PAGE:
Saturday, February 25, 2012

Good Ambiguity: An Example

One of the authors whose story did not make the final round of judging gave me permission to quote a line from it that I greatly admired. 

His story opened with a family barbeque. The main character is an adult woman probably in her late 20's or early 30's. The opening paragraph ends like so:

While the [family members ate and drank], I tried not to think about sleeping with my sister's husband.

I liked that opening a lot, and I liked it even more an instant later when I recognized I wasn't sure if the narrator had already slept with her sister's husband, or was just imagining doing it. 

Now in my opinion, one of the problems with this story was how quickly that question got answered. The next sentence settled the matter, and I'd have preferred to see the tension stretched out a bit longer. The point is, though, that here we have an author who is being ambiguous in a way that helps a story, instead of hurts it. Usually it's a serious problem when we read a sentence and we're not clear on what it means. Writing is all about communication, right? 

Yes, and in communication, what is not said can be even more powerful than what is said. The above line says quite a bit, and teases us even more with what it holds back. That's compelling writing. If the rest of the story had impressed us as much as that line did, it would have made the final round of judging. 

Monday, February 20, 2012

Rewrite Your Beginning Before Submitting

I've started editing the stories for issue #16 and I'm struck, once again, at how the bulk of the editing suggestions apply to a story's first few paragraphs. That's not always the case, but it's a safe bet, even for the stories that win a prize. In stories that don't win a prize, the beginnings generally have even more problems.

When you first draft a story, you're still making basic decisions about where it's going and what's going to happen in it. As a result, when you first draft the beginning, you know less about your story than you will at any other point in the writing process. But the beginning is the most critical part of any story you're hoping to sell, so why are you writing it when you're the most ignorant about your story?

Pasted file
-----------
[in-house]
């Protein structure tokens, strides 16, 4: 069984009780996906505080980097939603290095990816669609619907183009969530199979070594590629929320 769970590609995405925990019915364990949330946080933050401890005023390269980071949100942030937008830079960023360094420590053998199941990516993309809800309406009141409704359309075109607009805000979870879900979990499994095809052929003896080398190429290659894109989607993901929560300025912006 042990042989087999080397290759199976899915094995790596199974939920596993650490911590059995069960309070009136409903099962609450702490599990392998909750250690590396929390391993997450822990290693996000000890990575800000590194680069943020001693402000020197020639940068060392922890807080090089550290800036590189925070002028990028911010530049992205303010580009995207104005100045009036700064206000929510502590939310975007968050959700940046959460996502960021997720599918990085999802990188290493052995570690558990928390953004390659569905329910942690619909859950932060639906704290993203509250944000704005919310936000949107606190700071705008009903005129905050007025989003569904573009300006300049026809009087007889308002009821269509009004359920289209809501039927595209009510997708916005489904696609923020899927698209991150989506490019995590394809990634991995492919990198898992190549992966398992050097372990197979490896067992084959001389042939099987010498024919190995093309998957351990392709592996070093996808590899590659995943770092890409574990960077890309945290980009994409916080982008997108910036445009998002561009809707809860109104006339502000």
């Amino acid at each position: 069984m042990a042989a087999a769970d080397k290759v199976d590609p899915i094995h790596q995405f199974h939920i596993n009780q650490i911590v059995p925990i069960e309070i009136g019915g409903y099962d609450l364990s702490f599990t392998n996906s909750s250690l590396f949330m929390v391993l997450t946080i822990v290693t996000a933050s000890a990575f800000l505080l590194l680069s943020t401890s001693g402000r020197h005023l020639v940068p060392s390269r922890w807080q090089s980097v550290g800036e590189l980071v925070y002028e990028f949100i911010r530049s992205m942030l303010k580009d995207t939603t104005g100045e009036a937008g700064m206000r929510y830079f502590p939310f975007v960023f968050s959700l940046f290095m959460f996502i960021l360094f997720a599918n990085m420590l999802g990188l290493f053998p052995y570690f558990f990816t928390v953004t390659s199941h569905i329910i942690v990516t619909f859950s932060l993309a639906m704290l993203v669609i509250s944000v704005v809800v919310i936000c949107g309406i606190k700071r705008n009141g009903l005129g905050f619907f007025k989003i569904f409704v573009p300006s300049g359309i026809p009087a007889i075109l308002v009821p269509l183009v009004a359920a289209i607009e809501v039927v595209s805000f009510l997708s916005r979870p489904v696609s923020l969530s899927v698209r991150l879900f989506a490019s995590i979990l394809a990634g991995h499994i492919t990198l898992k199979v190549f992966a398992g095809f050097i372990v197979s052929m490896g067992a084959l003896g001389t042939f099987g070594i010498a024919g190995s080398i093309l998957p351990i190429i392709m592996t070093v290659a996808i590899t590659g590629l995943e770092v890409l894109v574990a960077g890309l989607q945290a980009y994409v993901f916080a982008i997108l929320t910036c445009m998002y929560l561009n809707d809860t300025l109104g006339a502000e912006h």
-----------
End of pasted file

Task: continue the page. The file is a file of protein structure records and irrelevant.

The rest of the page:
I once said in a newsletter that you should write your story's beginning last, but that's hard to do. Even I have trouble with that rule, and it's my rule! So here's what I do instead: 

Once I've re-written a story enough times to be satisfied with it, and I'm pretty sure I could submit it as is, I put it away for a day or so. Then I go back and read the story starting from a few paragraphs in. In other words, I skip the beginning but read to the end. When I'm done, I understand much better what my story is really about, both plot-wise and thematically.

Armed with that knowledge, I read the beginning, and I usually cringe. Because now I see an image, or a word choice, or a phrasing issue, that fit the story I had in mind three drafts ago, but no longer fits the story I'm planning to submit.

Sometimes I just edit the beginning, but I've also had good luck deleting the first few paragraphs and starting from scratch, right then and there, because now I know what fits and what doesn't, and I also know the absolute minimum that has to happen to set up the rest of the story. More importantly, now I can finally get the tone right, and I know what details to put in to set up what's going to happen next. When nothing that is not vital to the story's plot, character, mood, or theme appears in the beginning anymore, I submit the story.

Three of the last six stories I used this technique on were accepted by the first place I sent them. Try it!

Friday, February 17, 2012